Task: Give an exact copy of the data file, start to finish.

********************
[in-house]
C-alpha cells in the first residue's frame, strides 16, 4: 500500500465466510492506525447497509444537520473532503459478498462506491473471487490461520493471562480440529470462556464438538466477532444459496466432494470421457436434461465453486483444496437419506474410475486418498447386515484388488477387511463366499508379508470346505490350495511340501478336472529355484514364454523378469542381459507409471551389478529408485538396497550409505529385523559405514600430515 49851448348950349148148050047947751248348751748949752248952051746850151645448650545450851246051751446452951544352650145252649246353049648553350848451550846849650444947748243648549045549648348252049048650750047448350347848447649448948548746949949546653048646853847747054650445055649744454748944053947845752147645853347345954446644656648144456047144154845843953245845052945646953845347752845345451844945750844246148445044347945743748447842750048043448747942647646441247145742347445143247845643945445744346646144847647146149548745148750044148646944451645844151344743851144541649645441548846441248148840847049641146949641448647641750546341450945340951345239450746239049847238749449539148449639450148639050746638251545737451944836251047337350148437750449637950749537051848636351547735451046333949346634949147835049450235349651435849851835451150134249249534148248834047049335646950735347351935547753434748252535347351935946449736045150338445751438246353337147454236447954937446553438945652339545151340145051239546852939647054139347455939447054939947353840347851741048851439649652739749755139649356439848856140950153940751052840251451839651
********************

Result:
[in-house]
C-alpha cells in the first residue's frame, strides 16, 4: 500500500465466510492506525447497509444537520473532503459478498462506491473471487490461520493471562480440529470462556464438538466477532444459496466432494470421457436434461465453486483444496437419506474410475486418498447386515484388488477387511463366499508379508470346505490350495511340501478336472529355484514364454523378469542381459507409471551389478529408485538396497550409505529385523559405514600430515 49851448348950349148148050047947751248348751748949752248952051746850151645448650545450851246051751446452951544352650145252649246353049648553350848451550846849650444947748243648549045549648348252049048650750047448350347848447649448948548746949949546653048646853847747054650445055649744454748944053947845752147645853347345954446644656648144456047144154845843953245845052945646953845347752845345451844945750844246148445044347945743748447842750048043448747942647646441247145742347445143247845643945445744346646144847647146149548745148750044148646944451645844151344743851144541649645441548846441248148840847049641146949641448647641750546341450945340951345239450746239049847238749449539148449639450148639050746638251545737451944836251047337350148437750449637950749537051848636351547735451046333949346634949147835049450235349651435849851835451150134249249534148248834047049335646950735347351935547753434748252535347351935946449736045150338445751438246353337147454236447954937446553438945652339545151340145051239546852939647054139347455939447054939947353840347851741048851439649652739749755139649356439848856140950153940751052840251451839651